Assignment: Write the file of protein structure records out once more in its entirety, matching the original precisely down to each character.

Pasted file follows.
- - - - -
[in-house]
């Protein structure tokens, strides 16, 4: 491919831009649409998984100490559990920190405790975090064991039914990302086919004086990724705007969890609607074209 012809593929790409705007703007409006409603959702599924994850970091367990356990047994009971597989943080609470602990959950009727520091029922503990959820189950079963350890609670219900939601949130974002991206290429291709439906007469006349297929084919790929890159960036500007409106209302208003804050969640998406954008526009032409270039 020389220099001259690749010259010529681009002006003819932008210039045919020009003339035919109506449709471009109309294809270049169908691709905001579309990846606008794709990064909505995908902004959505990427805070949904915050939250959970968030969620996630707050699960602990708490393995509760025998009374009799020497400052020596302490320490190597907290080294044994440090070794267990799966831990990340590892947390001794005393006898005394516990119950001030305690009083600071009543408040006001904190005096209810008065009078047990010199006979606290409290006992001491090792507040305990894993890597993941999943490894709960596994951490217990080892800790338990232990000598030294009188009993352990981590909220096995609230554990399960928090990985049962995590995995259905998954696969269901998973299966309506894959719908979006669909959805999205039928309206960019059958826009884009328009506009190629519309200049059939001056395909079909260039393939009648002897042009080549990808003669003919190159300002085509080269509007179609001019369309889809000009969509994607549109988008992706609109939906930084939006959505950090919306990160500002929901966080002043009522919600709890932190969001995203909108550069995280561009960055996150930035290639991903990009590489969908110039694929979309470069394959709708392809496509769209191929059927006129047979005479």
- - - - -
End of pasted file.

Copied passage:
[in-house]
């Protein structure tokens, strides 16, 4: 491919831009649409998984100490559990920190405790975090064991039914990302086919004086990724705007969890609607074209 012809593929790409705007703007409006409603959702599924994850970091367990356990047994009971597989943080609470602990959950009727520091029922503990959820189950079963350890609670219900939601949130974002991206290429291709439906007469006349297929084919790929890159960036500007409106209302208003804050969640998406954008526009032409270039 020389220099001259690749010259010529681009002006003819932008210039045919020009003339035919109506449709471009109309294809270049169908691709905001579309990846606008794709990064909505995908902004959505990427805070949904915050939250959970968030969620996630707050699960602990708490393995509760025998009374009799020497400052020596302490320490190597907290080294044994440090070794267990799966831990990340590892947390001794005393006898005394516990119950001030305690009083600071009543408040006001904190005096209810008065009078047990010199006979606290409290006992001491090792507040305990894993890597993941999943490894709960596994951490217990080892800790338990232990000598030294009188009993352990981590909220096995609230554990399960928090990985049962995590995995259905998954696969269901998973299966309506894959719908979006669909959805999205039928309206960019059958826009884009328009506009190629519309200049059939001056395909079909260039393939009648002897042009080549990808003669003919190159300002085509080269509007179609001019369309889809000009969509994607549109988008992706609109939906930084939006959505950090919306990160500002929901966080002043009522919600709890932190969001995203909108550069995280561009960055996150930035290639991903990009590489969908110039694929979309470069394959709708392809496509769209191929059927006129047979005479």